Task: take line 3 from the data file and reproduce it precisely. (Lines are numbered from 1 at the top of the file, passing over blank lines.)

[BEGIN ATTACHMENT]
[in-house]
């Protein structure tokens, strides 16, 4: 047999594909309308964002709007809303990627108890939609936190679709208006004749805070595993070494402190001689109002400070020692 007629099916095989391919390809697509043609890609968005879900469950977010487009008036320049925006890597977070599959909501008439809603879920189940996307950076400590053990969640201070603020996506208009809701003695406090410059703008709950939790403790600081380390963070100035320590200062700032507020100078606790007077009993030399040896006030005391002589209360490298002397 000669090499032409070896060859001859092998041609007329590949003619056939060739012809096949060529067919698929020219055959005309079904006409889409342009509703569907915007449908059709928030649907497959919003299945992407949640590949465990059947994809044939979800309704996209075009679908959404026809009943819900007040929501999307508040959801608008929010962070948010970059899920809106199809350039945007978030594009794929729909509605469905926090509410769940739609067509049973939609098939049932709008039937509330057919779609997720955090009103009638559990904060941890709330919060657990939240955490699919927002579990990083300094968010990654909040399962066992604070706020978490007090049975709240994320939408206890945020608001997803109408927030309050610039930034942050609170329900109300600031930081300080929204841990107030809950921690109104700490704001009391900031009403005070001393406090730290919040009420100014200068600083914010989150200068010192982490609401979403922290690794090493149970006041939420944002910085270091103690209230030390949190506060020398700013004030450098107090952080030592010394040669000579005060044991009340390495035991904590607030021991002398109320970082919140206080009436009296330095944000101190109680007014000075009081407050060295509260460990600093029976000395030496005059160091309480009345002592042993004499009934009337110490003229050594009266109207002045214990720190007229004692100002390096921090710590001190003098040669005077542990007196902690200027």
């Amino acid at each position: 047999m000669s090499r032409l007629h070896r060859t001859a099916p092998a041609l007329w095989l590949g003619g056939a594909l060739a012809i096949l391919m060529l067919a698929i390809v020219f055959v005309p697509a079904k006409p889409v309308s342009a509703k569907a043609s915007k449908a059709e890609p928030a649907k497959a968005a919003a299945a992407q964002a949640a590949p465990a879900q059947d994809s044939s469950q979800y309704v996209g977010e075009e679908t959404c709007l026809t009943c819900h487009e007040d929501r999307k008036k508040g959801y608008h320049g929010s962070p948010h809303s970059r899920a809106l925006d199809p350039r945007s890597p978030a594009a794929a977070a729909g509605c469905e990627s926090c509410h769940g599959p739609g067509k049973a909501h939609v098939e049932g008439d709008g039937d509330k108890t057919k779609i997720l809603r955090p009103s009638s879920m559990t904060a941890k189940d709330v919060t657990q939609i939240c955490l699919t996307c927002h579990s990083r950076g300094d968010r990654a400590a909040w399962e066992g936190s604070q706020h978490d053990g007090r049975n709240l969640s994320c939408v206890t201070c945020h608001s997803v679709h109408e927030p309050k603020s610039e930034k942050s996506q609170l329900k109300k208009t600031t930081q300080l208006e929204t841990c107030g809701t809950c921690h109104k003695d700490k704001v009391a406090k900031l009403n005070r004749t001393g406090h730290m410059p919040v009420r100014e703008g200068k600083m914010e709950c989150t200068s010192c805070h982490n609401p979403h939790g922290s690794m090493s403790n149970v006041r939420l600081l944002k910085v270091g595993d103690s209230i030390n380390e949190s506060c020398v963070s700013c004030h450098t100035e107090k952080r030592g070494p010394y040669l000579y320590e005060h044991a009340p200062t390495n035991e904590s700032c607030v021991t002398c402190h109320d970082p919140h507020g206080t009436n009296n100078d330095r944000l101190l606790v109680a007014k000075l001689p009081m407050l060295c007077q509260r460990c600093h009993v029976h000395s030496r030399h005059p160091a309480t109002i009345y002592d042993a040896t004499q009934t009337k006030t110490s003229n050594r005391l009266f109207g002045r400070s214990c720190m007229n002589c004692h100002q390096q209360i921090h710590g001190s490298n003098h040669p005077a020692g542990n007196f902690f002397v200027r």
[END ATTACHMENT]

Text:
């Amino acid at each position: 047999m000669s090499r032409l007629h070896r060859t001859a099916p092998a041609l007329w095989l590949g003619g056939a594909l060739a012809i096949l391919m060529l067919a698929i390809v020219f055959v005309p697509a079904k006409p889409v309308s342009a509703k569907a043609s915007k449908a059709e890609p928030a649907k497959a968005a919003a299945a992407q964002a949640a590949p465990a879900q059947d994809s044939s469950q979800y309704v996209g977010e075009e679908t959404c709007l026809t009943c819900h487009e007040d929501r999307k008036k508040g959801y608008h320049g929010s962070p948010h809303s970059r899920a809106l925006d199809p350039r945007s890597p978030a594009a794929a977070a729909g509605c469905e990627s926090c509410h769940g599959p739609g067509k049973a909501h939609v098939e049932g008439d709008g039937d509330k108890t057919k779609i997720l809603r955090p009103s009638s879920m559990t904060a941890k189940d709330v919060t657990q939609i939240c955490l699919t996307c927002h579990s990083r950076g300094d968010r990654a400590a909040w399962e066992g936190s604070q706020h978490d053990g007090r049975n709240l969640s994320c939408v206890t201070c945020h608001s997803v679709h109408e927030p309050k603020s610039e930034k942050s996506q609170l329900k109300k208009t600031t930081q300080l208006e929204t841990c107030g809701t809950c921690h109104k003695d700490k704001v009391a406090k900031l009403n005070r004749t001393g406090h730290m410059p919040v009420r100014e703008g200068k600083m914010e709950c989150t200068s010192c805070h982490n609401p979403h939790g922290s690794m090493s403790n149970v006041r939420l600081l944002k910085v270091g595993d103690s209230i030390n380390e949190s506060c020398v963070s700013c004030h450098t100035e107090k952080r030592g070494p010394y040669l000579y320590e005060h044991a009340p200062t390495n035991e904590s700032c607030v021991t002398c402190h109320d970082p919140h507020g206080t009436n009296n100078d330095r944000l101190l606790v109680a007014k000075l001689p009081m407050l060295c007077q509260r460990c600093h009993v029976h000395s030496r030399h005059p160091a309480t109002i009345y002592d042993a040896t004499q009934t009337k006030t110490s003229n050594r005391l009266f109207g002045r400070s214990c720190m007229n002589c004692h100002q390096q209360i921090h710590g001190s490298n003098h040669p005077a020692g542990n007196f902690f002397v200027r």